MARTINEZ -- Contra Costa County officials, citing fiscal constraints, doused hopes Tuesday that they would step in and bail out Doctors Medical Center San Pablo, even as they prepared to proclaim a public health emergency should the hospital close in the wake of the recent failure of a $20 million parcel tax measure.

But the county Board of Supervisors, joined by Health Services Director William Walker and Emergency Medical Services Director Pat Frost, vowed to cast a wide net among businesses, nonprofits and other levels of government in the hope of securing enough short-term funding to keep the hospital open while they scramble to craft a long-term solution.

Shortly after Measure C failed May 6, Doctors interim CEO Dawn Gideon gave the state the required 90-days notice that it would close the hospital, with its 25-bed emergency room. The public district hospital's emergency room, which logs about 40,000 patient visits a year, is slated to close July 25.

A 2011 study warned that closing Doctors' emergency room would overburden the only other West County emergency room at Kaiser Richmond and generate longer ambulance trips to other hospitals in Contra Costa and Alameda counties.

The hospital faces an $18 million deficit next fiscal year, a situation officials blame in large part on low reimbursement rates by Medi-Cal and Medicare, which together cover about 80 percent of Doctors' patients.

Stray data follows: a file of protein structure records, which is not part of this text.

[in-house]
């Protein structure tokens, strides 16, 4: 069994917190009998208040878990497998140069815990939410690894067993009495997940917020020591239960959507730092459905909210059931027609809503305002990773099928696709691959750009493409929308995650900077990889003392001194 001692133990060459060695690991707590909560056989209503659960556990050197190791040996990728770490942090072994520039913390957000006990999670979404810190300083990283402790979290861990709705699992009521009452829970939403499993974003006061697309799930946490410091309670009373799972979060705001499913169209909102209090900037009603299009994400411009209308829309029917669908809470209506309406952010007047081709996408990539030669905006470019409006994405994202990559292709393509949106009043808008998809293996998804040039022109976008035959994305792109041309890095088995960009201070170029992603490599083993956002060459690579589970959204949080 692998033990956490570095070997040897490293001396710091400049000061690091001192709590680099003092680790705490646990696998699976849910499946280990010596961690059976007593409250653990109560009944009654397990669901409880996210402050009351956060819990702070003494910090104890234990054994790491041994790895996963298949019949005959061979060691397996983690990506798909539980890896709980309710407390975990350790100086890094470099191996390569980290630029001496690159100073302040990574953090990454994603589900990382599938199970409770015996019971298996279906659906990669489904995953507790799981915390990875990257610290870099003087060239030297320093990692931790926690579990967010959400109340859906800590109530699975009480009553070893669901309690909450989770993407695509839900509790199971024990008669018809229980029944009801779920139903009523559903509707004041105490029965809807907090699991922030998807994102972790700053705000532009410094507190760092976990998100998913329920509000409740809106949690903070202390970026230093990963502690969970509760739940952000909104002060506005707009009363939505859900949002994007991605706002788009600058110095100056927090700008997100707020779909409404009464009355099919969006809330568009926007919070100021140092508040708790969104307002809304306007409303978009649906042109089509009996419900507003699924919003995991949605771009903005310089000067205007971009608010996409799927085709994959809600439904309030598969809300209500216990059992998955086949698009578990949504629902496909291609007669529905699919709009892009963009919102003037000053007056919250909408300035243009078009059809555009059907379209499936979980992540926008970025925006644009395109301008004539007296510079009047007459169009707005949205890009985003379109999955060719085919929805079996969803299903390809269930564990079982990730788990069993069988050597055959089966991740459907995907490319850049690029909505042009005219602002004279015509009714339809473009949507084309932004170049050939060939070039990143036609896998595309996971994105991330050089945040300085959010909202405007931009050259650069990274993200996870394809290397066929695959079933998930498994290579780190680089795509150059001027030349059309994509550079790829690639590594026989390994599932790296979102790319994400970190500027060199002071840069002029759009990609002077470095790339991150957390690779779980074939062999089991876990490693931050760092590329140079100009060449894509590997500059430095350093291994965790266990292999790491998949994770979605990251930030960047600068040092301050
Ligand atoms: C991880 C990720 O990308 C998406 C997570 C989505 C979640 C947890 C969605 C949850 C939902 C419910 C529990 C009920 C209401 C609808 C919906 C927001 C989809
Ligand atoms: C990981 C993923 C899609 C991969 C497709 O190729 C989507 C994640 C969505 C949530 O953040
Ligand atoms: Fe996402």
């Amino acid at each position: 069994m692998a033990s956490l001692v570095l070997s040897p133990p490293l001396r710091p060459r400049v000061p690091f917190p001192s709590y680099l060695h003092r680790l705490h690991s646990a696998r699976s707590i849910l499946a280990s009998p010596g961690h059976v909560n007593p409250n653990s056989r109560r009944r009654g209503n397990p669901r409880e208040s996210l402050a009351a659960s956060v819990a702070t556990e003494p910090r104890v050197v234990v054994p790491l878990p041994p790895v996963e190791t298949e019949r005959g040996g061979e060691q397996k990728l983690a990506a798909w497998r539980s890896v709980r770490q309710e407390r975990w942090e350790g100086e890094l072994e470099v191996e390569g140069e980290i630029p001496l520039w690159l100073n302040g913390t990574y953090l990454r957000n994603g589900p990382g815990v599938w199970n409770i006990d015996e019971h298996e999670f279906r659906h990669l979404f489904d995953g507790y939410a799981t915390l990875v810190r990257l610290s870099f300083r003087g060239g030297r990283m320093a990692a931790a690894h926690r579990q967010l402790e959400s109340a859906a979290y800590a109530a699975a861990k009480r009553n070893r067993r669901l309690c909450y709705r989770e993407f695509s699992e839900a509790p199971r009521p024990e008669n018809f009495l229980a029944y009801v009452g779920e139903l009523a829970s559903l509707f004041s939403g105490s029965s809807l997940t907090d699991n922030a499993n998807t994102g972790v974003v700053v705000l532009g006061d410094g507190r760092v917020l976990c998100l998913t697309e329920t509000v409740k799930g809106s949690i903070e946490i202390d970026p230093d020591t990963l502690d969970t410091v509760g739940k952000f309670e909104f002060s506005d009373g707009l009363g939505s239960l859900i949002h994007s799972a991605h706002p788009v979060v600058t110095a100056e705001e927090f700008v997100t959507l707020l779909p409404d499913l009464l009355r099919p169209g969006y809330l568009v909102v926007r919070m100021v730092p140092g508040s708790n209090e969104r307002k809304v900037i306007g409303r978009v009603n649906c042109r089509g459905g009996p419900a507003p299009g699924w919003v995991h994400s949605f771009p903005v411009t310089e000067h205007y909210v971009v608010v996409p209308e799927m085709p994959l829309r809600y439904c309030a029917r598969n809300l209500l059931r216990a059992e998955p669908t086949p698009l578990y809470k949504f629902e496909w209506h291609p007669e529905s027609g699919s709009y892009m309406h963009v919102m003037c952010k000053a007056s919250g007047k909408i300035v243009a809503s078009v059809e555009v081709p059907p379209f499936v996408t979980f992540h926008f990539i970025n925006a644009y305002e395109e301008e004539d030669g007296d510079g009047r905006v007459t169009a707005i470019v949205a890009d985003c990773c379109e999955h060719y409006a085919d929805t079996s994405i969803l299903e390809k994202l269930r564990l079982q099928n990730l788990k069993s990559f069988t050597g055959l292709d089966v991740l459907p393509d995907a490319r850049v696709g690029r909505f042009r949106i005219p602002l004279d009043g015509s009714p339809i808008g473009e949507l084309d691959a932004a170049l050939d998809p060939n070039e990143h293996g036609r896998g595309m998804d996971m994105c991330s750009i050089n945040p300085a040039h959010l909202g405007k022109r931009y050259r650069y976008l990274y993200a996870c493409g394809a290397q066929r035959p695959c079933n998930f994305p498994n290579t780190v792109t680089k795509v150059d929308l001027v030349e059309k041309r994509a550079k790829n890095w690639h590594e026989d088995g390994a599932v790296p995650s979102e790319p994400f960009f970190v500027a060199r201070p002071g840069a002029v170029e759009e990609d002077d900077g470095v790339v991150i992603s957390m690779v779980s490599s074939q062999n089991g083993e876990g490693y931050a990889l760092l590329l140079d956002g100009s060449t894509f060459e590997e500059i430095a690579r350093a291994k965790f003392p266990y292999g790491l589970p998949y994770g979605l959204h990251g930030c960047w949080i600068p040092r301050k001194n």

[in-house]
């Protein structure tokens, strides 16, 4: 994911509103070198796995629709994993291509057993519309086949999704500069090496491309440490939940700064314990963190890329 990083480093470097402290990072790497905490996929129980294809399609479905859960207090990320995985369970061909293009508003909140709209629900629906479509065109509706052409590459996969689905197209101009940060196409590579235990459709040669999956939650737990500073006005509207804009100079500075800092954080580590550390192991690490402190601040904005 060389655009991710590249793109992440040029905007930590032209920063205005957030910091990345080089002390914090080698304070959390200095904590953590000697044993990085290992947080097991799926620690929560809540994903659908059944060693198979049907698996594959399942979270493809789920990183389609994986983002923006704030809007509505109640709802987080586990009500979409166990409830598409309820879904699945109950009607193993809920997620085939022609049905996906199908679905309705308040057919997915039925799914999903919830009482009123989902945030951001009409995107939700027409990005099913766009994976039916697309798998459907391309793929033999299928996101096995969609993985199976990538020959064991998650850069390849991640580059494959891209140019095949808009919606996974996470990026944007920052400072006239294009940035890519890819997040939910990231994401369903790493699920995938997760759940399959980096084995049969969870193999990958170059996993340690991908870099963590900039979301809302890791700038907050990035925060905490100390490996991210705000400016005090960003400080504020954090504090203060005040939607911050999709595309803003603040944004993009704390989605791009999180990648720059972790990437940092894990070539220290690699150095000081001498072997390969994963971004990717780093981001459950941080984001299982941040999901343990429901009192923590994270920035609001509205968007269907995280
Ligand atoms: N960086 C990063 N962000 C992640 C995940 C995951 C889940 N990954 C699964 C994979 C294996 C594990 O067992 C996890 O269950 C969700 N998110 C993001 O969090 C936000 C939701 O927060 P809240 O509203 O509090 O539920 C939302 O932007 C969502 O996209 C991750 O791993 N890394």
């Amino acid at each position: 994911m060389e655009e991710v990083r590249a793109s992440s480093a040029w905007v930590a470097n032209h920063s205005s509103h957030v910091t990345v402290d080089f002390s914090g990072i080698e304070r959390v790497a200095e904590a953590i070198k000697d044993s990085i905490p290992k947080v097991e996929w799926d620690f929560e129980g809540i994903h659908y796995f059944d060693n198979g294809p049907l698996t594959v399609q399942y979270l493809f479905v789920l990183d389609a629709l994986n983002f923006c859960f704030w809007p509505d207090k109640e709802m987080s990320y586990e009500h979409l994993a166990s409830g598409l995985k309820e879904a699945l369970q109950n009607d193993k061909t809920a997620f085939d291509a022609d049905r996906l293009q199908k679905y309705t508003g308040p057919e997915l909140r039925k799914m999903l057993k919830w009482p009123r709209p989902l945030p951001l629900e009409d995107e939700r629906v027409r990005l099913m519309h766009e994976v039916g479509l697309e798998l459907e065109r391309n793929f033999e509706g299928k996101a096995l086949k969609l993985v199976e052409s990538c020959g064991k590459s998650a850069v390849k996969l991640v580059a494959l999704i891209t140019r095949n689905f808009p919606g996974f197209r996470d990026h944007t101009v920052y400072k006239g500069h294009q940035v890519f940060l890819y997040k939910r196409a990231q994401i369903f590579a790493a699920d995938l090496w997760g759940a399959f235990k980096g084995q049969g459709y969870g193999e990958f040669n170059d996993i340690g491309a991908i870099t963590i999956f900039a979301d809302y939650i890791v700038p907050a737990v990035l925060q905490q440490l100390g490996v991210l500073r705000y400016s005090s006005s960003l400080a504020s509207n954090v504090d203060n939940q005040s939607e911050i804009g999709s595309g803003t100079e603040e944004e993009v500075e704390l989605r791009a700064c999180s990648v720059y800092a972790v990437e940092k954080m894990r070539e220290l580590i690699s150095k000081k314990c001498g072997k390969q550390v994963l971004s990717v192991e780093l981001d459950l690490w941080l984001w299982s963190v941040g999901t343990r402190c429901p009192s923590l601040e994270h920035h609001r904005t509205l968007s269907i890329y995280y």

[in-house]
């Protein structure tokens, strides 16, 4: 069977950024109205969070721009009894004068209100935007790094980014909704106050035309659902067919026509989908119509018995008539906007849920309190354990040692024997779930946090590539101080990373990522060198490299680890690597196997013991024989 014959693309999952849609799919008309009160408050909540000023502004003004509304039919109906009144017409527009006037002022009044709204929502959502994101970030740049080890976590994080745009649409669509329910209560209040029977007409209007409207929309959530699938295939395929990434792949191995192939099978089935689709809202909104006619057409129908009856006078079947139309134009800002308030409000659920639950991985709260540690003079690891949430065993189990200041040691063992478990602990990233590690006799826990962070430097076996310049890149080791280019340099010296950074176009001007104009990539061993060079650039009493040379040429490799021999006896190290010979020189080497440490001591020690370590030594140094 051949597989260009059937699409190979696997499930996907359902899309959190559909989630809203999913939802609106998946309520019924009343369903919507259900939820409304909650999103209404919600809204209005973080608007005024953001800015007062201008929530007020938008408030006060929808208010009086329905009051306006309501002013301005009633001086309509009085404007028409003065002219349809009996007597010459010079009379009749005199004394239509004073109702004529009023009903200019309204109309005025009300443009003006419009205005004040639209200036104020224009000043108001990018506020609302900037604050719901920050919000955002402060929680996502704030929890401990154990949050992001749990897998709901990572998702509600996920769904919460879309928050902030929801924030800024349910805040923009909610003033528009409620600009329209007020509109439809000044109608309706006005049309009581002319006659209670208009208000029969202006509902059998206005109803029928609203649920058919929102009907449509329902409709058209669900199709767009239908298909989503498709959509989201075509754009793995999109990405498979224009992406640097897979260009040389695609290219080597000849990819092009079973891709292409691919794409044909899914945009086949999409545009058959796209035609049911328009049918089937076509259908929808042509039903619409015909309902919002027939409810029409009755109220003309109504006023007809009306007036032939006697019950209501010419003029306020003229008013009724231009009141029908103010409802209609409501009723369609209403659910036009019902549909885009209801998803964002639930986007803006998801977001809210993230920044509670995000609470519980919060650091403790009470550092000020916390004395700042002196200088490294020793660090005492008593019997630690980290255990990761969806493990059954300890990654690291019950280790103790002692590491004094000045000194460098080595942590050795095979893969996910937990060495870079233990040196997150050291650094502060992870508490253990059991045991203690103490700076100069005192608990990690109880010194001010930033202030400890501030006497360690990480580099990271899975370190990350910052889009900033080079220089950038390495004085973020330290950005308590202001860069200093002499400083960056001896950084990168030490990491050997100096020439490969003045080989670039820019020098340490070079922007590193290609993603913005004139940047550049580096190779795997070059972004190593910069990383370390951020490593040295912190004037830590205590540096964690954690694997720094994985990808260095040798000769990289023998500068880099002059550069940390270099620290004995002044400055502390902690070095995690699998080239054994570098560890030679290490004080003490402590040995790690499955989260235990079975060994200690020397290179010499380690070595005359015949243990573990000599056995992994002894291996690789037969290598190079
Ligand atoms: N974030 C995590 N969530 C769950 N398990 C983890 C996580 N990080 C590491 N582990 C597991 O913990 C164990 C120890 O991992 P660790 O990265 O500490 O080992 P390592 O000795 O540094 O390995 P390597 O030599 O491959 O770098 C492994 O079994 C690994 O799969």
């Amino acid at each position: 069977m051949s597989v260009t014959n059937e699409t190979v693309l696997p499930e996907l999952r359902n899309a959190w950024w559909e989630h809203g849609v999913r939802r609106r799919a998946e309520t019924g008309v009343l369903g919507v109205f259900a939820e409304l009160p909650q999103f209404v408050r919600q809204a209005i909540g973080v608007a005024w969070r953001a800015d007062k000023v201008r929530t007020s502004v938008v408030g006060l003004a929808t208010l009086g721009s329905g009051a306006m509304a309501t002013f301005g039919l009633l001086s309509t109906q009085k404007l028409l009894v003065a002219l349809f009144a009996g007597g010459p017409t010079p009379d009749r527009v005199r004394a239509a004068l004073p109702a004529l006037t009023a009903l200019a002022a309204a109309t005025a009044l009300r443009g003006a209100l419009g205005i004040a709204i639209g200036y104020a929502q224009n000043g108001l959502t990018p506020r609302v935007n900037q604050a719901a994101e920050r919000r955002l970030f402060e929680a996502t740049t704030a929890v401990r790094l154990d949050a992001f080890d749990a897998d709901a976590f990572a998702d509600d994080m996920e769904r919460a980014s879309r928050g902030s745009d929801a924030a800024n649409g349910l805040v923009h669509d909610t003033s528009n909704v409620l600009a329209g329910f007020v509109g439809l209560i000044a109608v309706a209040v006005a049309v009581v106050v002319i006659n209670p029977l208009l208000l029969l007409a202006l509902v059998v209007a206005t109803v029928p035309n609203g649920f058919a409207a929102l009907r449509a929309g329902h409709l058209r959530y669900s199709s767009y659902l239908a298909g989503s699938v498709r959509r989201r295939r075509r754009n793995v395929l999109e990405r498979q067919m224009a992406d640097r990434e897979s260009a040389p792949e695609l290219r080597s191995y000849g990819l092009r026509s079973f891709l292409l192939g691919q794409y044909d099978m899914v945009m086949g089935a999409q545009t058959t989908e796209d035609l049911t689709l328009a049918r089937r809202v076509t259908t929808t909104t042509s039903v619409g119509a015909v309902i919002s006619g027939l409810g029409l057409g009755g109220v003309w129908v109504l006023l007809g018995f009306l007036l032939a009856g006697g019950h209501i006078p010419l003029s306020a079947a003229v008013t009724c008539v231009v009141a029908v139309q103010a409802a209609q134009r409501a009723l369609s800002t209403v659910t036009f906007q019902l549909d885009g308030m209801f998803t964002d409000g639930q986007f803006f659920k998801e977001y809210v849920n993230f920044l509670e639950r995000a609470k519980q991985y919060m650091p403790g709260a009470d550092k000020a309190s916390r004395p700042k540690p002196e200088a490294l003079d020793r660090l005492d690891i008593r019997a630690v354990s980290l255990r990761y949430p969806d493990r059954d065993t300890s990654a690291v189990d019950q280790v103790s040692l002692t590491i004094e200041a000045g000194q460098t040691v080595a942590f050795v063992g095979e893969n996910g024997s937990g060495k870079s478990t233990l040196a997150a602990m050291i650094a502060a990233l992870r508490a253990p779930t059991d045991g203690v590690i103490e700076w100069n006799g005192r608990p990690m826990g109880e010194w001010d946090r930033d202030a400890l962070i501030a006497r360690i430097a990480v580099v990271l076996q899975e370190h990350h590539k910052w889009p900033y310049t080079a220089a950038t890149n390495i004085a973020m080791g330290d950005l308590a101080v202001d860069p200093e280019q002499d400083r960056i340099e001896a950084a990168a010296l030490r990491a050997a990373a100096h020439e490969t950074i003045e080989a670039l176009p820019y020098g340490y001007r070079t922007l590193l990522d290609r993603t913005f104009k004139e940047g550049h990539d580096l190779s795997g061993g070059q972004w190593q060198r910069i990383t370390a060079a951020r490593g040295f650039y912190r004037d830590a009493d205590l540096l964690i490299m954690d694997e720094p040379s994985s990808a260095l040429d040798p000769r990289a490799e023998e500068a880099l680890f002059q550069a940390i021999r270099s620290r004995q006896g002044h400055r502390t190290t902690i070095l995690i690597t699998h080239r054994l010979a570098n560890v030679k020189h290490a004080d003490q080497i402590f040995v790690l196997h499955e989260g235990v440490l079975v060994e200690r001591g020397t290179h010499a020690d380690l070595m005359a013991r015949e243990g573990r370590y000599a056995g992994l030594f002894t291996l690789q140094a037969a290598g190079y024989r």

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The hospital's financial problems are "a symptom of the inequities of our national health care system," said Supervisor John Gioia, who also sits on the hospital's governing board.

The sobering news that the county Health Services Department, which faces a $20 million deficit of its own next year, cannot step in with funding mostly distressed the approximately 200 doctors, nurses, other hospital employees, union officials, present and former patients and West Contra Costa residents who packed the Board of Supervisors chamber on Tuesday, with the overflow listening to the meeting over loudspeakers in the vestibule.

Jan Gilbrecht, an organizer for the National Union of Healthcare Workers said that "to leave West County without a hospital is genocide."

But Jim Bickert of the Contra Costa County Deputy Sheriffs Association, noting that county dollars are scarce, warned that to "absorb" the hospital could steer the county into insolvency.

Others said indigent patients should be the financial responsibility of the entire county, not just West County taxpayers. To that, Walker noted that the county runs a network of 10 health clinics, including two in West County, along with the county hospital in Martinez and a health insurance plan.

Gideon, citing the obsolescence nationwide of the free-standing hospital model, said DMC needs partners, either corporate or in the public sector. Gioia noted that the effort to find partners and other sources of funding is ongoing; he singled out Chevron, John Muir Health, Kaiser and Sutter Health as prospects.

Sharon Drager, a vascular surgeon, said employees will consider a pay cut. She said the hospital has asked for a grant from Touro University, which uses DMC as a teaching hospital, and that medical staff members have contacted Chevron asking for philanthropy. Other speakers said Chevron should be obligated to chip in, since Doctors treats victims of accidents at the refinery.

The board of the West Contra Costa Healthcare District, which owns the hospital, is expected to discuss the closure issue at a May 28 meeting.

Contact Tom Lochner at 510-262-2760. Follow him at Twitter.com/tomlochner.